For example, Abi, our lead character, has an uncle who reappears many times in the series to put pressure on Abi’s mother to arrange a marriage for her daughter. In this way, we could show different ways in which Abi confronts and overcomes this challenge – giving our viewers different tools they can use to advocate for themselves in their lives.
Our review committees in Ghana, Nigeria and Kenya, which include local community members and educators, also helped us determine how far we could go with stories. Ultimately, we wanted these films to be accepted and used by schools, so they had to be acceptable to the relevant authorities. But we were often surprised and delighted by how accepting the reviewers were of the more challenging storylines – and how collaboratively they approached these tougher topics in order to help us find the most appropriate way to include them in the series.
What were the biggest obstacles you faced with this project?
The sheer scale of the series was the most daunting part of the project. It was basically like making four full-length animated feature films back to back – and throwing in 55 short documentaries on top of that!
We had teams working in seven different countries, so we became masters of digital collaboration before the rest of the world was forced to by lockdown.
“Our writing team was truly pan-African – South African, Rwandan, Tanzanian and Kenyan – and it was their job to make each episode entertaining but also relevant to the theme of that episode. We wanted our viewers to enjoy the series and not feel like they are being lectured to.”
The biggest achievement was the work done by Maan Creative in bringing the animation to life. It was Mic Clark’s idea to use real video backgrounds with 2D animated characters, and it really works so well.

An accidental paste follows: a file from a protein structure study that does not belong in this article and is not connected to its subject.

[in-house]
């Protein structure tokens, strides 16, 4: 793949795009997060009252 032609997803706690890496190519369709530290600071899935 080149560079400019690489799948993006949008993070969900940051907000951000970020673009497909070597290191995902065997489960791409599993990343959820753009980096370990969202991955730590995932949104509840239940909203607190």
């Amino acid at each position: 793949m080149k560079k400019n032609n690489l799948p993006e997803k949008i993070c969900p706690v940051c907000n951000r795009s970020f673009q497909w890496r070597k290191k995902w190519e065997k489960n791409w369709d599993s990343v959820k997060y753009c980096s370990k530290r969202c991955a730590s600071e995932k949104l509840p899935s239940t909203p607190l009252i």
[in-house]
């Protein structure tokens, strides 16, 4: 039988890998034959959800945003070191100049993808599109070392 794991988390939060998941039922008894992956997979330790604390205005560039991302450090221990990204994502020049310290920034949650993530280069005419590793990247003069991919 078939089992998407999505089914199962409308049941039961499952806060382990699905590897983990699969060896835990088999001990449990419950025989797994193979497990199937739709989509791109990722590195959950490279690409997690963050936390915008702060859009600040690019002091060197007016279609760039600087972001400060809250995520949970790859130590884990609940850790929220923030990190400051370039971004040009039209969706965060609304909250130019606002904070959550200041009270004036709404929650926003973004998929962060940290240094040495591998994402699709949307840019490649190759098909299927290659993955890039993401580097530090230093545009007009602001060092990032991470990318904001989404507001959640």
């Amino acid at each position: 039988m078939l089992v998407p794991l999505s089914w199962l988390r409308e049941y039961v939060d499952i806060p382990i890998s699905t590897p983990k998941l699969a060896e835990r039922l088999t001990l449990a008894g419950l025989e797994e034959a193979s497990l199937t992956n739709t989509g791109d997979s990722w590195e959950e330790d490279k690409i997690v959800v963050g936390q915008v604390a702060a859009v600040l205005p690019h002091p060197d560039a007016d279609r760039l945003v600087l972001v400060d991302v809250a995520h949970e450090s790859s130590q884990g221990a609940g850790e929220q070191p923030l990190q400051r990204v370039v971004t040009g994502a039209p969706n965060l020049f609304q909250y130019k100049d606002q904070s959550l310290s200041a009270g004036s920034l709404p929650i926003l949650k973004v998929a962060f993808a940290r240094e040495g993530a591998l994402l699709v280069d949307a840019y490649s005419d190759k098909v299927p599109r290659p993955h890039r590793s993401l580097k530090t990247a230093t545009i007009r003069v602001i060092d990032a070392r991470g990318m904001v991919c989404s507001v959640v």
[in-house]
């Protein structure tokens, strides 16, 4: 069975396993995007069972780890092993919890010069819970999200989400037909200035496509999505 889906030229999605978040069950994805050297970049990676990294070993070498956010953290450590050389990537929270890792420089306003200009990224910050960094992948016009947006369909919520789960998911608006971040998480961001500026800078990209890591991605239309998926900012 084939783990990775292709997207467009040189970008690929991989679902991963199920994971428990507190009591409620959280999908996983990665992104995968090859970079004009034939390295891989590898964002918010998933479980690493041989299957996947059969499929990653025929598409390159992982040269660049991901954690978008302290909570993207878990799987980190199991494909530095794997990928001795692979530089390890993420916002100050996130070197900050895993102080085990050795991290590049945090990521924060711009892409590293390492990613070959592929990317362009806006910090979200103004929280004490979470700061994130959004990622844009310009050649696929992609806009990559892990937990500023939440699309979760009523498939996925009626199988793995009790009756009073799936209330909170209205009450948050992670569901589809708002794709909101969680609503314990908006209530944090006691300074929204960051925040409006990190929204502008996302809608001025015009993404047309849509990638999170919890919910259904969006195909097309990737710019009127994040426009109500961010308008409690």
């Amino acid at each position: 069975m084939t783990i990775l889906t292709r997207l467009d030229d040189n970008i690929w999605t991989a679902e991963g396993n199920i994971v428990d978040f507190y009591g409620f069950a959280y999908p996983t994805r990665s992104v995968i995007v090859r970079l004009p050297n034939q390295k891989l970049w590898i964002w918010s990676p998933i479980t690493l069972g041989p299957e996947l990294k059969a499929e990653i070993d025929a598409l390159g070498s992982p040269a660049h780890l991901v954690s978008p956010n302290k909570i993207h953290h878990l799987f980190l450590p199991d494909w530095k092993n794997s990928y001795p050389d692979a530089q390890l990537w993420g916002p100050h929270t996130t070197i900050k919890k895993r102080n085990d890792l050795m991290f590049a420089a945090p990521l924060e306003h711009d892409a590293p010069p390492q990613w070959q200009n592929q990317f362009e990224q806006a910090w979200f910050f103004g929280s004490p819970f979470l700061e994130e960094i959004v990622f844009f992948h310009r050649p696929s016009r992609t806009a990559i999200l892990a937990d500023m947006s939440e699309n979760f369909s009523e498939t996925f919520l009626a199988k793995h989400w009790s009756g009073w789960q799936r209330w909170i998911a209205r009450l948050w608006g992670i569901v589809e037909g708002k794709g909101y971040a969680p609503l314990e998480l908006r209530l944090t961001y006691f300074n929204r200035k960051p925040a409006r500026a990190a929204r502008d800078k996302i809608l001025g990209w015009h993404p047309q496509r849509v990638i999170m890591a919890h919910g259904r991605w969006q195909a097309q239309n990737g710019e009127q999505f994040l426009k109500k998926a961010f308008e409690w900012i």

We employed up to 35 South African animators for two years, and their amazing work was recognised with an Annecy Animation Festival nomination in June this year, as well as two Telly Awards – including a Gold Telly for Use of Animation. The Annecy Festival is basically like the Oscars for animators, and to have our series in the same category as the BBC’s flagship Christmas movie and David Fincher’s Netflix series was a real honour.
My better world is being adapted for radio. When will the radio series be aired? Will you create different storylines, or will the current storylines be adapted for audio?
As COVID hit and lockdown was imposed in many countries, Impact(Ed) wanted to reach as many young people stuck at home as it could with My better world’s stories. We assessed the risks in recording new storylines, and at that stage we decided we couldn’t take the chance of bringing artists into the studio and risk spreading the virus.
We challenged ourselves to edit the existing storylines with lots of creative use of sound design to make them work on radio as well as they do on TV. I think we just about did it. The series has been produced in English, Hausa, Somali and Swahili – so, actually, we had to edit 220 episodes in about four weeks. It kept us busy during lockdown!
The episodes are already being broadcast on community radio stations, like Wajir Community Radio in northern Kenya and Radio Tamale in northern Ghana. Impact(Ed) is also making them freely available in support of educational radio programming efforts at a national level in Ghana, Kenya and Nigeria aimed at keeping out-of-school learners engaged.
What do you still hope to achieve with this project?
We’ve broadcast in only two countries (Kenya and Nigeria) so far, so the journey is just beginning. The series was shown on Citizen TV in Kenya, and quickly became the most popular kids’ show on Saturday mornings, with an average of two million viewers per episode.
A week ago, we began broadcasting on Arewa24, which is the leading Hausa language channel in northern Nigeria, reaching over 80 million households across the Sahel region.
We hope many countries will soon get to see My better world.
Where can viewers watch this series?
The Hausa version of the series is currently being broadcast on Arewa24 in Nigeria (and reaching audiences in Niger, Chad and Cameroon) at 5:30 pm on Saturdays, and re-aired at 8:00 am on Sundays and 5:30 pm on Tuesdays. You can follow the series on social media for updates on when it’ll be shown in other countries. Follow it on Facebook and Instagram @mybetterworldshow.
You can also find out about us at www.fundifilms.com and on Instagram @fundi_films. You can follow the animation team @Maancreativesa on Facebook.